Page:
BROADALBIN – Allyson Becker has always been a supporter of the lesbian, gay, bisexual and transgender people.
She also has seen friends being bullied.
On April 15, she took a vow of silence along with almost 100 other Broadalbin-Perth High School students in an effort to bring attention to the silencing effects of anti-LGBT bullying and harassment in schools.
“I want to make a safer environment that supports that in a school,” Becker said.
The 11th-grader is the vice president of Broadalbin-Perth’s Alliance Club. There had been talk of the club for a while, and this year, the club finally came to fruition.
“We offer a safe place for everyone to come,” Becker said.
So far, the club has more than 10 members, who meet every Wednesday.
Becker said the school and community have received the club well.
A teacher adviser suggested taking part in the the nationally known Day of Silence.
Becker said the club got permission from the high school principal and the district Board of Education to proceed.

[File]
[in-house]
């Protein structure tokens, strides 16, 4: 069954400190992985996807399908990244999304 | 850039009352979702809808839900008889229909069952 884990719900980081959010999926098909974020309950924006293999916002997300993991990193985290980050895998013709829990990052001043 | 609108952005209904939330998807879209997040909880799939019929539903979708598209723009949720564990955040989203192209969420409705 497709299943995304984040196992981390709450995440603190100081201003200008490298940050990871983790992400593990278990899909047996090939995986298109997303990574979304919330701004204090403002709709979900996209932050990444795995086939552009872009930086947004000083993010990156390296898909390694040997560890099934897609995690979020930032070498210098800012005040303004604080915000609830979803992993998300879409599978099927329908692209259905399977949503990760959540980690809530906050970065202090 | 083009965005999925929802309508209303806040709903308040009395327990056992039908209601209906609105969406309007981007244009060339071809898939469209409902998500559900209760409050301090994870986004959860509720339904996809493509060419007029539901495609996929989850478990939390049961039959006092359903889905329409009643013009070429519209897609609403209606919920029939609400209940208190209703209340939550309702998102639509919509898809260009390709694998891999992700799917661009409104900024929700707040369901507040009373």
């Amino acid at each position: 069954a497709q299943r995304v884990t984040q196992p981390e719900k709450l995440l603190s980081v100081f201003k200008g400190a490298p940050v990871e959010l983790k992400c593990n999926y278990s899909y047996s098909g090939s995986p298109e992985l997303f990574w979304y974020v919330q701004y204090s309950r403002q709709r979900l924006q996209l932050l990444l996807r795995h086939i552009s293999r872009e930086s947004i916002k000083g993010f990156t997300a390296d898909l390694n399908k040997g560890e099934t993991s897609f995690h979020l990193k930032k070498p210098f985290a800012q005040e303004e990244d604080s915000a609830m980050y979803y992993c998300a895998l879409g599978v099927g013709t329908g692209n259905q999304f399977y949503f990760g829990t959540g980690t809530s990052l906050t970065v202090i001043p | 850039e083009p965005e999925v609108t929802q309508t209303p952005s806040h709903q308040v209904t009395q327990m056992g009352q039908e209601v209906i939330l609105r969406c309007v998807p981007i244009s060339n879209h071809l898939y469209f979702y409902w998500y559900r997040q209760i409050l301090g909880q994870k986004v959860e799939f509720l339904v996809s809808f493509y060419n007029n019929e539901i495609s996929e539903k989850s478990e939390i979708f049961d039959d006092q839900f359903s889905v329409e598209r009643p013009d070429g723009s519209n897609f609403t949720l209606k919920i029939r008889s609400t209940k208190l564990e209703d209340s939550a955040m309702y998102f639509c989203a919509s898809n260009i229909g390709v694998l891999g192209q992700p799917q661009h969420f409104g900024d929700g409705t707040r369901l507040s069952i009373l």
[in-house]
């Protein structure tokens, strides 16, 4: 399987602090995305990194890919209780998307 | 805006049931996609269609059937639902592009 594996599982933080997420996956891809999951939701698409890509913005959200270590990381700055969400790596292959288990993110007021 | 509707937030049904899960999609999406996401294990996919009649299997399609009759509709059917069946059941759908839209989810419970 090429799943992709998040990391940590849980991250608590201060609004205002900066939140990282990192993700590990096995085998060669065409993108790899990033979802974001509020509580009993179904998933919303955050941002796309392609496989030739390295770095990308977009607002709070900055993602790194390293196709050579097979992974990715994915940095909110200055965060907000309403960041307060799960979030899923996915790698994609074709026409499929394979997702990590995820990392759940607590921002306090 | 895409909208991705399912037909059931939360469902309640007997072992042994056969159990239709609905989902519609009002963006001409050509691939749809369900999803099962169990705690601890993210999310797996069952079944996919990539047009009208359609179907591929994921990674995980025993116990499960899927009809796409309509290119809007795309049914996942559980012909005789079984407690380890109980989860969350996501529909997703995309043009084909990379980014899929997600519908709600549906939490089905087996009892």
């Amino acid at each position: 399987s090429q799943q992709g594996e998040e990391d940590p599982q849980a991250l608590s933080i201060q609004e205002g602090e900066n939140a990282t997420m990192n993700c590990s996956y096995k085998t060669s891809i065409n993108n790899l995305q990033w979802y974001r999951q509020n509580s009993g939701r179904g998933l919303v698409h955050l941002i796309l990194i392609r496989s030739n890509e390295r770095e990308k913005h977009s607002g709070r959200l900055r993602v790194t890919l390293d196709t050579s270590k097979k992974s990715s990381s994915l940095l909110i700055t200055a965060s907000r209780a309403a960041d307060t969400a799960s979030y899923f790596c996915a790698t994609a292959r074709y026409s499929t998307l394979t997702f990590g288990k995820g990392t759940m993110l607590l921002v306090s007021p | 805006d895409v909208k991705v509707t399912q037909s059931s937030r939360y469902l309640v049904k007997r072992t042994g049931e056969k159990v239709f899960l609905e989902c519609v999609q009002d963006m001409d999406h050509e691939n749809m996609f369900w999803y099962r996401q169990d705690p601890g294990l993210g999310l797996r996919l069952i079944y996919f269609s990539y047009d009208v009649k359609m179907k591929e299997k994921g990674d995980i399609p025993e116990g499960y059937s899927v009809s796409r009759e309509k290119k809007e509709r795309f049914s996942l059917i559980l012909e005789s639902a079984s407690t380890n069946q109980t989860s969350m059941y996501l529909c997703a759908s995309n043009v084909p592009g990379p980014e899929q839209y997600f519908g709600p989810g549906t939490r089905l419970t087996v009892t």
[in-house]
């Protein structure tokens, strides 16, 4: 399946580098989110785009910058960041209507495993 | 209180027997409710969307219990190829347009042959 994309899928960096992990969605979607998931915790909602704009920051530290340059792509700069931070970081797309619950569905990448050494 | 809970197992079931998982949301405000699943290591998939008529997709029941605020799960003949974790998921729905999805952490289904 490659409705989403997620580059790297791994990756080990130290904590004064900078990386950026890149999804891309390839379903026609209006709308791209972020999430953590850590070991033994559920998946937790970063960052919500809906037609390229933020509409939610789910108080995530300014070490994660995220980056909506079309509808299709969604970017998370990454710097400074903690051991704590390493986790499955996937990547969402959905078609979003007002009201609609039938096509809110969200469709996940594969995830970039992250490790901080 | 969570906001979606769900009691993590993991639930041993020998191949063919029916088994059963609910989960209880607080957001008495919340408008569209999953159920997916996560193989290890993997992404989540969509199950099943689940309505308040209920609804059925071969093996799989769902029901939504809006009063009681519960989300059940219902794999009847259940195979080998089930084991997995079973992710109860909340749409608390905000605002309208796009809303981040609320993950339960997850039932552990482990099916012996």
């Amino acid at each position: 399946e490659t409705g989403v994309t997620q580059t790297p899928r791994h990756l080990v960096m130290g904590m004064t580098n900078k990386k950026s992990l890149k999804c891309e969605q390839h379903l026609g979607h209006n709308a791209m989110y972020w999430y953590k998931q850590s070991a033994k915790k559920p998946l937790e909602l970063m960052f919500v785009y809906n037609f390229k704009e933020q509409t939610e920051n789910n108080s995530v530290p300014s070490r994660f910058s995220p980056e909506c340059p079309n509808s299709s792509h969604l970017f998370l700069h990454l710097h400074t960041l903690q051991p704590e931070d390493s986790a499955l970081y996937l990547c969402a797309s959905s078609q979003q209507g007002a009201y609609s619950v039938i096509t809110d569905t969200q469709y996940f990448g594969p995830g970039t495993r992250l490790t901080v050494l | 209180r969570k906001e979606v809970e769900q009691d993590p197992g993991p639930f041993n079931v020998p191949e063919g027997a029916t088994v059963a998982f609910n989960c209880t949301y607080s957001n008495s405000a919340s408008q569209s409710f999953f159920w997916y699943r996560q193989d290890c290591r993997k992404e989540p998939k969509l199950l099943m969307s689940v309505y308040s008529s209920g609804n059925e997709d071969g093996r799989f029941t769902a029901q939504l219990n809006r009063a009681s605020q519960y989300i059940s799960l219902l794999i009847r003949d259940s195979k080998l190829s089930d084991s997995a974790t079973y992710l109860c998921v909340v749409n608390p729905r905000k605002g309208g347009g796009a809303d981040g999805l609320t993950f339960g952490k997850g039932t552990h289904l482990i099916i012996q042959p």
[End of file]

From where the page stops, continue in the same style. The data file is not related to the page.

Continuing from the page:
Becker and other student advisers explained the intent for the Day of Silence during a faculty meeting.
“We talked to the teachers and it went over very well,” she said.
Students who signed up to participate did not speak the entire day. Faculty was notified in advance, and those involved wore rainbow-colored ribbons.
“Even people that weren’t doing it thought it was very admirable,” Becker said.
Many of the teachers wore ribbons in support, she said.
According to the Day of Silence website, the event started in 1996 at the University of Virgina and has since spread to schools across the country.
Students from the Alliance Club attended a “break the silence” event at the Empire State Plaza in Albany the evening of April 15.
Becker said students from all over counted down until the silence was broken.
“We all screamed,” Becker said.
She said the warm, inviting environment provided an opportunity to mingle with other supporters and get the chance to hear their stories.
“People [at school] saw what we are doing, and hopefully they decide to start coming to the club next year,” Becker said. “After the support shown at the Day of Silence, I think we are making a huge leap.”